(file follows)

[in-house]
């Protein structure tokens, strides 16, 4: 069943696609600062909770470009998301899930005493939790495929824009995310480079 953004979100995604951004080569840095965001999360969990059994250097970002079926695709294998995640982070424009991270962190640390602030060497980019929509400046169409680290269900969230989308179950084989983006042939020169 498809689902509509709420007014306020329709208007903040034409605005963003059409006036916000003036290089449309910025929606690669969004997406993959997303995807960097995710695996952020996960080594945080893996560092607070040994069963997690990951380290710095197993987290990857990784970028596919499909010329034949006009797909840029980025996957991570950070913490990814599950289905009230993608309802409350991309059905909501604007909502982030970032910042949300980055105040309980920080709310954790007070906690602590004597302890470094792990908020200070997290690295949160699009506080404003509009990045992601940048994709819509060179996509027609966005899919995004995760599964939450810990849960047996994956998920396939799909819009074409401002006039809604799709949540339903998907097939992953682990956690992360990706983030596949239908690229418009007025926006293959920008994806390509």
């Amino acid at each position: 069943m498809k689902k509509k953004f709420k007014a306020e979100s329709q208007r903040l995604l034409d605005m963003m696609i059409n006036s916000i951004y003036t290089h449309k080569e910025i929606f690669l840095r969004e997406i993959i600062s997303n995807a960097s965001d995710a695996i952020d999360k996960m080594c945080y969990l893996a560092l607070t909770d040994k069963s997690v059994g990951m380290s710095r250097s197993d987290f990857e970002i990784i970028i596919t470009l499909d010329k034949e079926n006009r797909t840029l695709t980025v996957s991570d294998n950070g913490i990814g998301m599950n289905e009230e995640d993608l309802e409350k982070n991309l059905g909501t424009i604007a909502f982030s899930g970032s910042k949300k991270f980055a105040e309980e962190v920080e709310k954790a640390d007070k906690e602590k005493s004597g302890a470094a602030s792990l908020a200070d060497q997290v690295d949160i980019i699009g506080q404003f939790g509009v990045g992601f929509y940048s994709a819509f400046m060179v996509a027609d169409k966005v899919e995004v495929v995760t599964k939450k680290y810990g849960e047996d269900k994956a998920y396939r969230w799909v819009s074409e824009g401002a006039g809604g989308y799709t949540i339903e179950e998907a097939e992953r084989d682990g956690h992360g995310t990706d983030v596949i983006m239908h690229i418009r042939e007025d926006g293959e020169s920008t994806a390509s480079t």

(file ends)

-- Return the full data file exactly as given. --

[in-house]
């Protein structure tokens, strides 16, 4: 069943696609600062909770470009998301899930005493939790495929824009995310480079 953004979100995604951004080569840095965001999360969990059994250097970002079926695709294998995640982070424009991270962190640390602030060497980019929509400046169409680290269900969230989308179950084989983006042939020169 498809689902509509709420007014306020329709208007903040034409605005963003059409006036916000003036290089449309910025929606690669969004997406993959997303995807960097995710695996952020996960080594945080893996560092607070040994069963997690990951380290710095197993987290990857990784970028596919499909010329034949006009797909840029980025996957991570950070913490990814599950289905009230993608309802409350991309059905909501604007909502982030970032910042949300980055105040309980920080709310954790007070906690602590004597302890470094792990908020200070997290690295949160699009506080404003509009990045992601940048994709819509060179996509027609966005899919995004995760599964939450810990849960047996994956998920396939799909819009074409401002006039809604799709949540339903998907097939992953682990956690992360990706983030596949239908690229418009007025926006293959920008994806390509």
């Amino acid at each position: 069943m498809k689902k509509k953004f709420k007014a306020e979100s329709q208007r903040l995604l034409d605005m963003m696609i059409n006036s916000i951004y003036t290089h449309k080569e910025i929606f690669l840095r969004e997406i993959i600062s997303n995807a960097s965001d995710a695996i952020d999360k996960m080594c945080y969990l893996a560092l607070t909770d040994k069963s997690v059994g990951m380290s710095r250097s197993d987290f990857e970002i990784i970028i596919t470009l499909d010329k034949e079926n006009r797909t840029l695709t980025v996957s991570d294998n950070g913490i990814g998301m599950n289905e009230e995640d993608l309802e409350k982070n991309l059905g909501t424009i604007a909502f982030s899930g970032s910042k949300k991270f980055a105040e309980e962190v920080e709310k954790a640390d007070k906690e602590k005493s004597g302890a470094a602030s792990l908020a200070d060497q997290v690295d949160i980019i699009g506080q404003f939790g509009v990045g992601f929509y940048s994709a819509f400046m060179v996509a027609d169409k966005v899919e995004v495929v995760t599964k939450k680290y810990g849960e047996d269900k994956a998920y396939r969230w799909v819009s074409e824009g401002a006039g809604g989308y799709t949540i339903e179950e998907a097939e992953r084989d682990g956690h992360g995310t990706d983030v596949i983006m239908h690229i418009r042939e007025d926006g293959e020169s920008t994806a390509s480079t």